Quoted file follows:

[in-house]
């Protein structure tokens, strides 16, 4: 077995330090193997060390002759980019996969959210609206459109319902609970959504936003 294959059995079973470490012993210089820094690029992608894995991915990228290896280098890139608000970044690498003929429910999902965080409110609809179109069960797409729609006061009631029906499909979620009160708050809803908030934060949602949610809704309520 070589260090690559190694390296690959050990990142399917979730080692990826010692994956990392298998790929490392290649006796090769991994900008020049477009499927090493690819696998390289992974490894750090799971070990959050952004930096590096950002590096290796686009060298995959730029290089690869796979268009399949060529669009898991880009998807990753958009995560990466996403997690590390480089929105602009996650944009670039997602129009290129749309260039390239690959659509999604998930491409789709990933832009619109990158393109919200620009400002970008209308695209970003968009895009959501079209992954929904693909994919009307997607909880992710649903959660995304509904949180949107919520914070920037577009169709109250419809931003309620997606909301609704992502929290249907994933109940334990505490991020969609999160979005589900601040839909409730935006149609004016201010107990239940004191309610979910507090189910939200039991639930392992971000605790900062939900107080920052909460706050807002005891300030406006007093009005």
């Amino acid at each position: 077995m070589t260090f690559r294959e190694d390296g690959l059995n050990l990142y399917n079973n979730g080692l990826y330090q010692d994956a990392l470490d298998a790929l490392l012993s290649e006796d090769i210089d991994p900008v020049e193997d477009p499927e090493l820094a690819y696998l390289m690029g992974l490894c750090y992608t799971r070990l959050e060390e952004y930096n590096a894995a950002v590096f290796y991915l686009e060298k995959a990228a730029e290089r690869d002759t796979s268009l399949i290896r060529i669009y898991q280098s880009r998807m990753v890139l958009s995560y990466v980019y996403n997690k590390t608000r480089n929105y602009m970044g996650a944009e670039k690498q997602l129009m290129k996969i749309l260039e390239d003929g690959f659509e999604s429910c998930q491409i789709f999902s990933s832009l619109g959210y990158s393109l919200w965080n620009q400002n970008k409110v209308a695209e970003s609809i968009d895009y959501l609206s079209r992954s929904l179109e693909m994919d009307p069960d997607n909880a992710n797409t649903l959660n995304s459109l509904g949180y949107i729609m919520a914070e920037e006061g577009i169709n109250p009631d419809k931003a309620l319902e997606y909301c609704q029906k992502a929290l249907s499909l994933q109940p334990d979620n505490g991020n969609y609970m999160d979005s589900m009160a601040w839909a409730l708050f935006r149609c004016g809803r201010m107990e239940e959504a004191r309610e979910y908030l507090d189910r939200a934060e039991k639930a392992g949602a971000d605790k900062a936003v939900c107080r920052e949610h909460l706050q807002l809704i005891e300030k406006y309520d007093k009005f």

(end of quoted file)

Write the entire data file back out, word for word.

[in-house]
């Protein structure tokens, strides 16, 4: 077995330090193997060390002759980019996969959210609206459109319902609970959504936003 294959059995079973470490012993210089820094690029992608894995991915990228290896280098890139608000970044690498003929429910999902965080409110609809179109069960797409729609006061009631029906499909979620009160708050809803908030934060949602949610809704309520 070589260090690559190694390296690959050990990142399917979730080692990826010692994956990392298998790929490392290649006796090769991994900008020049477009499927090493690819696998390289992974490894750090799971070990959050952004930096590096950002590096290796686009060298995959730029290089690869796979268009399949060529669009898991880009998807990753958009995560990466996403997690590390480089929105602009996650944009670039997602129009290129749309260039390239690959659509999604998930491409789709990933832009619109990158393109919200620009400002970008209308695209970003968009895009959501079209992954929904693909994919009307997607909880992710649903959660995304509904949180949107919520914070920037577009169709109250419809931003309620997606909301609704992502929290249907994933109940334990505490991020969609999160979005589900601040839909409730935006149609004016201010107990239940004191309610979910507090189910939200039991639930392992971000605790900062939900107080920052909460706050807002005891300030406006007093009005």
């Amino acid at each position: 077995m070589t260090f690559r294959e190694d390296g690959l059995n050990l990142y399917n079973n979730g080692l990826y330090q010692d994956a990392l470490d298998a790929l490392l012993s290649e006796d090769i210089d991994p900008v020049e193997d477009p499927e090493l820094a690819y696998l390289m690029g992974l490894c750090y992608t799971r070990l959050e060390e952004y930096n590096a894995a950002v590096f290796y991915l686009e060298k995959a990228a730029e290089r690869d002759t796979s268009l399949i290896r060529i669009y898991q280098s880009r998807m990753v890139l958009s995560y990466v980019y996403n997690k590390t608000r480089n929105y602009m970044g996650a944009e670039k690498q997602l129009m290129k996969i749309l260039e390239d003929g690959f659509e999604s429910c998930q491409i789709f999902s990933s832009l619109g959210y990158s393109l919200w965080n620009q400002n970008k409110v209308a695209e970003s609809i968009d895009y959501l609206s079209r992954s929904l179109e693909m994919d009307p069960d997607n909880a992710n797409t649903l959660n995304s459109l509904g949180y949107i729609m919520a914070e920037e006061g577009i169709n109250p009631d419809k931003a309620l319902e997606y909301c609704q029906k992502a929290l249907s499909l994933q109940p334990d979620n505490g991020n969609y609970m999160d979005s589900m009160a601040w839909a409730l708050f935006r149609c004016g809803r201010m107990e239940e959504a004191r309610e979910y908030l507090d189910r939200a934060e039991k639930a392992g949602a971000d605790k900062a936003v939900c107080r920052e949610h909460l706050q807002l809704i005891e300030k406006y309520d007093k009005f």